The unpopular individual mandate, which requires most Americans (other than those who qualify for a hardship exemption) to carry a minimum level of health coverage, has been repealed by the new Republican tax bill. Passed by both houses of Congress, the bill will be signed into law by President Trump.
According to Reuters, in a Dec. 06 2017 article, "Growth in healthcare spending in the United States slowed in 2016 following two years of expansion under the Affordable Care Act, a government health agency reported on Wednesday."
Davis Liu, MD asserts, in a KevinMD post dated November 26, 2017, that the "issue lies in the false dichotomy...often create<d> by asking whether physicians or business people should ultimately be responsible for hospital care."
"Hospital administrators easily manipulated physicians, treating them as if they were hired hands. Insurance companies were dealing with them as if they were employees. Government programs...controlled key aspects of doctors' work, told them how much they would be paid, and what procedures they would be paid for," according to Dr. Sanford A. Marcus, a surgeon in private practice who formed the Union of American Physicians and Dentists (UAPD).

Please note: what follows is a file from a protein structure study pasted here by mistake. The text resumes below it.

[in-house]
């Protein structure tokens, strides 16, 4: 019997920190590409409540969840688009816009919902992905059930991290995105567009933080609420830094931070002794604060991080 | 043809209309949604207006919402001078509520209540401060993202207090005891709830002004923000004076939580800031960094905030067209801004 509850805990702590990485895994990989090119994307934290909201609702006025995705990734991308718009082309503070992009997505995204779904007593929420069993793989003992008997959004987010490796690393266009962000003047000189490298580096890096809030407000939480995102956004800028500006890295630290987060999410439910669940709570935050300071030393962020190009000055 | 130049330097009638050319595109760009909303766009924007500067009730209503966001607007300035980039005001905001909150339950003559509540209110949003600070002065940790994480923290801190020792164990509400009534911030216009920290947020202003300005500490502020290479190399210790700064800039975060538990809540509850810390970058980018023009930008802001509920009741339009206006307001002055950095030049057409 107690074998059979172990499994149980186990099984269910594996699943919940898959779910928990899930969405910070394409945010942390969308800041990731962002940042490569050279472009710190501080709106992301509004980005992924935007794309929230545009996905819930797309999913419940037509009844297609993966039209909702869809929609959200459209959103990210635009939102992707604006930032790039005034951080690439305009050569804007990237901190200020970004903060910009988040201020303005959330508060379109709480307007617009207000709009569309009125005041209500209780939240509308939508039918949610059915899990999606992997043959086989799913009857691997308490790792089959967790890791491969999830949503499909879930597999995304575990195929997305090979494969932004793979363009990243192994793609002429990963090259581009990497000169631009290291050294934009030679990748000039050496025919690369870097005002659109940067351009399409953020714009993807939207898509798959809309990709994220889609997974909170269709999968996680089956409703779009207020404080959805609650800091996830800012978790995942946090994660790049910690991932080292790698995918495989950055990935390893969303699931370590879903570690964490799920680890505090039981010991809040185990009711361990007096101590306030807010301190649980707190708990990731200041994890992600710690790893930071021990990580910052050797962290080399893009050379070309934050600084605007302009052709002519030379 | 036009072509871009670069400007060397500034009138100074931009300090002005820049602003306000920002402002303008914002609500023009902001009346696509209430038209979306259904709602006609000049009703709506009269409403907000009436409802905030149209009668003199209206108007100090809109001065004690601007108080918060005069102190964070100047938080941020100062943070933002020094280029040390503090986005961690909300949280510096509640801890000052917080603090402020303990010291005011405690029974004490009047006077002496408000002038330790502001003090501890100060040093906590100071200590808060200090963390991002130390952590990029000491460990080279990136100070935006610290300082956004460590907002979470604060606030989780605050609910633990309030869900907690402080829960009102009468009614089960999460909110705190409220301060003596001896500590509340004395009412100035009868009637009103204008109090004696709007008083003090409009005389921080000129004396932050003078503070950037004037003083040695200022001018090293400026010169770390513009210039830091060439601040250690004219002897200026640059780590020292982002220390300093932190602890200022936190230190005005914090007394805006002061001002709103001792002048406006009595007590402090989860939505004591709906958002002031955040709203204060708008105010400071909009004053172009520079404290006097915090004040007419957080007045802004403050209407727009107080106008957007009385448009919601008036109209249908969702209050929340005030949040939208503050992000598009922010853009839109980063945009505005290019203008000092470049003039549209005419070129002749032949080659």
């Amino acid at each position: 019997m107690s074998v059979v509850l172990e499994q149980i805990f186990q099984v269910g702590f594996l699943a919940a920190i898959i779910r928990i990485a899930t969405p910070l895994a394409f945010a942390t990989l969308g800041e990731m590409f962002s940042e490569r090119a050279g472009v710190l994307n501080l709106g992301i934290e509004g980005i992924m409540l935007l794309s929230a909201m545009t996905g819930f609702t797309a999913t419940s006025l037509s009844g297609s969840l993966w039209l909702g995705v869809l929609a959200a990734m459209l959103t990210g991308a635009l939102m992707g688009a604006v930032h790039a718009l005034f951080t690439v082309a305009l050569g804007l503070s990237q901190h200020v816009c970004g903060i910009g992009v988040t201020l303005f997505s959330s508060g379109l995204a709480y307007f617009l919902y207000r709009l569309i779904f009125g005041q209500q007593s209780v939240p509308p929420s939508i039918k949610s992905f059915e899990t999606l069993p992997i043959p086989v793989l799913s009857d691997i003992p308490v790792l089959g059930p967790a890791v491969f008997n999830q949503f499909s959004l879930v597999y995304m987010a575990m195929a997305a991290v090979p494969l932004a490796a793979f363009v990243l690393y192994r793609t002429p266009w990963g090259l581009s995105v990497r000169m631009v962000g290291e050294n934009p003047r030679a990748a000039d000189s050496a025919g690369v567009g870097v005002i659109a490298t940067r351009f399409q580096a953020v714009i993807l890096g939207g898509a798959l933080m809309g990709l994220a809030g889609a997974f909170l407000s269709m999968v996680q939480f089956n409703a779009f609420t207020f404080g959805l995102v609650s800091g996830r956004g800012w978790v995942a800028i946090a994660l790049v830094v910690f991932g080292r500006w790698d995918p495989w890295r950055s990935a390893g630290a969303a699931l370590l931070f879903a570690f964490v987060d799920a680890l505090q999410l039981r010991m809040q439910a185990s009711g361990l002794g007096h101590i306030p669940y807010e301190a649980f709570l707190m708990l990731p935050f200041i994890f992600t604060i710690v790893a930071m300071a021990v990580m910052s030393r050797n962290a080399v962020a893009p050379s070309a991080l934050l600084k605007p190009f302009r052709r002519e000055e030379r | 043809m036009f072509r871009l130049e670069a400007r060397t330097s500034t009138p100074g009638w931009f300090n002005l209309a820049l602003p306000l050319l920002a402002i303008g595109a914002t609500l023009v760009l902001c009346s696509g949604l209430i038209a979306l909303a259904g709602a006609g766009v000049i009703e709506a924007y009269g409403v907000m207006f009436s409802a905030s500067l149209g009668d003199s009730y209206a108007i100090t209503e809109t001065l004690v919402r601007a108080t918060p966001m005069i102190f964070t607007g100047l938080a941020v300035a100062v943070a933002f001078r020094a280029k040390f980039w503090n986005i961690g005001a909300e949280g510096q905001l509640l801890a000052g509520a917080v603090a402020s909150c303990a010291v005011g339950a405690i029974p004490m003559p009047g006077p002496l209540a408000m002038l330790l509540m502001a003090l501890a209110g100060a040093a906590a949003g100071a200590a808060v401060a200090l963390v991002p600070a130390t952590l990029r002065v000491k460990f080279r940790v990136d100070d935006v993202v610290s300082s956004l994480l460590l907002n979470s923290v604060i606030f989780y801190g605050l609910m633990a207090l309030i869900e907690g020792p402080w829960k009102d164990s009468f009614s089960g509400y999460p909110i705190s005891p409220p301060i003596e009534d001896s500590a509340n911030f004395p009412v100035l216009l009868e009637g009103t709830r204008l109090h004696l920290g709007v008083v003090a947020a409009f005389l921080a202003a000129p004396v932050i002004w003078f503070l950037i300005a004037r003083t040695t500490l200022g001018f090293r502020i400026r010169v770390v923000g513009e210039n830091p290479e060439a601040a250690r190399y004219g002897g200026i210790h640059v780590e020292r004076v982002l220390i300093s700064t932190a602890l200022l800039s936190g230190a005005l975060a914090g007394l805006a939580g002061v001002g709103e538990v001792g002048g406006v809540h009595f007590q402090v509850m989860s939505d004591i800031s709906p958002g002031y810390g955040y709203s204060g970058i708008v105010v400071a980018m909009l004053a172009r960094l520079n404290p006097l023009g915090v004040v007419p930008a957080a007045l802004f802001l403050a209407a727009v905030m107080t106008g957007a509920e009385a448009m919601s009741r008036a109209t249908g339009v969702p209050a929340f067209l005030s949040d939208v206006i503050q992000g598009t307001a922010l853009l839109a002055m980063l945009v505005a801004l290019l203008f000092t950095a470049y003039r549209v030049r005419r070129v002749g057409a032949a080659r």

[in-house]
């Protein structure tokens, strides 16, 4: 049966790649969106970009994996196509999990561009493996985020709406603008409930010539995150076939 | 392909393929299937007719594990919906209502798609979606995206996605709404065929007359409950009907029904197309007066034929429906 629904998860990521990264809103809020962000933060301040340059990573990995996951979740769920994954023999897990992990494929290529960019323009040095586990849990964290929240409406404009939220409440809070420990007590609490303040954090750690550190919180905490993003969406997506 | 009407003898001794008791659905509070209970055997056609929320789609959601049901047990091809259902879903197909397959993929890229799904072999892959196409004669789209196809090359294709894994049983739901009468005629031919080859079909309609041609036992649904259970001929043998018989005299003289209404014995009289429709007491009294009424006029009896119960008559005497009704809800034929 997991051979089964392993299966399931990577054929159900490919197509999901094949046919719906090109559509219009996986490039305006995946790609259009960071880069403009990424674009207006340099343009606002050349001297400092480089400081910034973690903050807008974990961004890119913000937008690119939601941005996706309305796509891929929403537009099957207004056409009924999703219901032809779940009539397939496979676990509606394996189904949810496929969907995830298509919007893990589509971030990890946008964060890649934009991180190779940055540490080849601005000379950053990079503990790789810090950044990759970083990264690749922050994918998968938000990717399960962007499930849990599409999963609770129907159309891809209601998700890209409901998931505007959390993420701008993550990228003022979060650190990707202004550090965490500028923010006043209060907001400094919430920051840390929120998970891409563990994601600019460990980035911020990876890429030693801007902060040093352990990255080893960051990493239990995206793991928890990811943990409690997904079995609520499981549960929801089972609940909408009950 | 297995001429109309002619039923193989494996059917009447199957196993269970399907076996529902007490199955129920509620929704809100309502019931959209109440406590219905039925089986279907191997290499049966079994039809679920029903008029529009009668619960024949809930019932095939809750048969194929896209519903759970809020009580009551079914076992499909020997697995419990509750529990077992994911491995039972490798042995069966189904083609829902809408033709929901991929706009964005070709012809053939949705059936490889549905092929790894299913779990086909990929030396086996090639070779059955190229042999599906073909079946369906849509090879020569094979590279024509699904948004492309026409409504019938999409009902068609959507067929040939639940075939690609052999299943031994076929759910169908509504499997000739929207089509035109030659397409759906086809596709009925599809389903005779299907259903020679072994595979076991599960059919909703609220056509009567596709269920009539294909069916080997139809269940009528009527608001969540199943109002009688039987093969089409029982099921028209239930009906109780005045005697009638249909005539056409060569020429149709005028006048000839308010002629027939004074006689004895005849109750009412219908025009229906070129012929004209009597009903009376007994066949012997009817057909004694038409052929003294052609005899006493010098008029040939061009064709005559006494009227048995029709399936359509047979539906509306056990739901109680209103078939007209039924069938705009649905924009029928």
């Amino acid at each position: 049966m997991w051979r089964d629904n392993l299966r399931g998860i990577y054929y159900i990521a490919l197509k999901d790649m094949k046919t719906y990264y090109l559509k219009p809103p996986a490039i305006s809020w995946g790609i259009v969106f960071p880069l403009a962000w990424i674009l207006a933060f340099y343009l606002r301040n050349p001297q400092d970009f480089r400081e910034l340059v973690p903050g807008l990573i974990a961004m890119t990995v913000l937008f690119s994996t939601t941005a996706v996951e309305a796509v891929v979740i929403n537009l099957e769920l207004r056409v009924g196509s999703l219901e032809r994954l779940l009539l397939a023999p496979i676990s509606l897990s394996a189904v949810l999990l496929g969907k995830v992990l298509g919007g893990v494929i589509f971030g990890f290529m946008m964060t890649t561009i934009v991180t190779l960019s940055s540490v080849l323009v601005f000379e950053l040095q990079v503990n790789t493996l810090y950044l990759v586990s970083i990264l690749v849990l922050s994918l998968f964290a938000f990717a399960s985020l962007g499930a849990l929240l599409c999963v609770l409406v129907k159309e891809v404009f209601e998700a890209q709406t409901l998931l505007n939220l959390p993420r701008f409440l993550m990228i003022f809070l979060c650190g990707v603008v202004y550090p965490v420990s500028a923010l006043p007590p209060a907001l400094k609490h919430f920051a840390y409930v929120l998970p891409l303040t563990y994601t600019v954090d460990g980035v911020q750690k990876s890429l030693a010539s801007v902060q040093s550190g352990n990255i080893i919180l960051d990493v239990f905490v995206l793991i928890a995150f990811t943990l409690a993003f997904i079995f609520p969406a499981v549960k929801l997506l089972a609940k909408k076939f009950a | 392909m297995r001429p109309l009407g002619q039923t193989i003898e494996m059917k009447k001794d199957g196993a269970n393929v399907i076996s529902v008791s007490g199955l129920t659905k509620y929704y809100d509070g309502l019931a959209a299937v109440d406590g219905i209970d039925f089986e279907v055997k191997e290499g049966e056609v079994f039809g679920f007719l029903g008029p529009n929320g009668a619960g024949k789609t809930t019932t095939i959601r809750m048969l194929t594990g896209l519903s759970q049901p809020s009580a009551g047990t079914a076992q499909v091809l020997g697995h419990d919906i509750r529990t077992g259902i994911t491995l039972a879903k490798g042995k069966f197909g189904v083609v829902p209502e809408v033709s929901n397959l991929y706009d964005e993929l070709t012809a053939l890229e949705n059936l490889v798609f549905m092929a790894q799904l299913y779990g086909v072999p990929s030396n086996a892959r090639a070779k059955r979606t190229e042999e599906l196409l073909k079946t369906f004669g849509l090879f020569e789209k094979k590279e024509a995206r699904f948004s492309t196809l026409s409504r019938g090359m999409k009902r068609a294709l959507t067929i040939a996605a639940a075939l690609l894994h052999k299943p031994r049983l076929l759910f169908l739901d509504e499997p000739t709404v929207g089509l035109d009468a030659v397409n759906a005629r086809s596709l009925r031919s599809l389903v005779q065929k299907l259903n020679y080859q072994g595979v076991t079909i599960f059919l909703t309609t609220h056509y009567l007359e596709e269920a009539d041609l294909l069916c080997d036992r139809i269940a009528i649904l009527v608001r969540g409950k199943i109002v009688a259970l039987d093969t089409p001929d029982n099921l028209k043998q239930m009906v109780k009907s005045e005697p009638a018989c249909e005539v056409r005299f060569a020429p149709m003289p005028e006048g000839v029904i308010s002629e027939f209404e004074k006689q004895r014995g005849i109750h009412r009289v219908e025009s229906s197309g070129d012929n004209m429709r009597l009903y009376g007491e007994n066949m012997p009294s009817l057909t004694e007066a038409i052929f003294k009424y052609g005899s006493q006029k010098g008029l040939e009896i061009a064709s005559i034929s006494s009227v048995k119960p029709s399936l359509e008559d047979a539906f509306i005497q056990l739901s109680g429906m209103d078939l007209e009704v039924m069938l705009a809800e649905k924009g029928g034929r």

A Centers for Disease Control & Prevention (CDC) post dated 10/3/17 examines the relationship between cancer and obesity:
Overweight and obesity are associated with at least 13 different types of cancer. These cancers make up 40% of all cancers diagnosed. About 2 in 3 occur in adults 50-74 years old. Most types of these cancers associated with overweight and obesity increased from 2005-2014. More than half of Americans don't know that overweight and obesity can increase their risk for cancer. Many things are associated with cancer, but avoiding tobacco use and keeping a healthy weight are among the most important things people can do to lower their risk of getting cancer.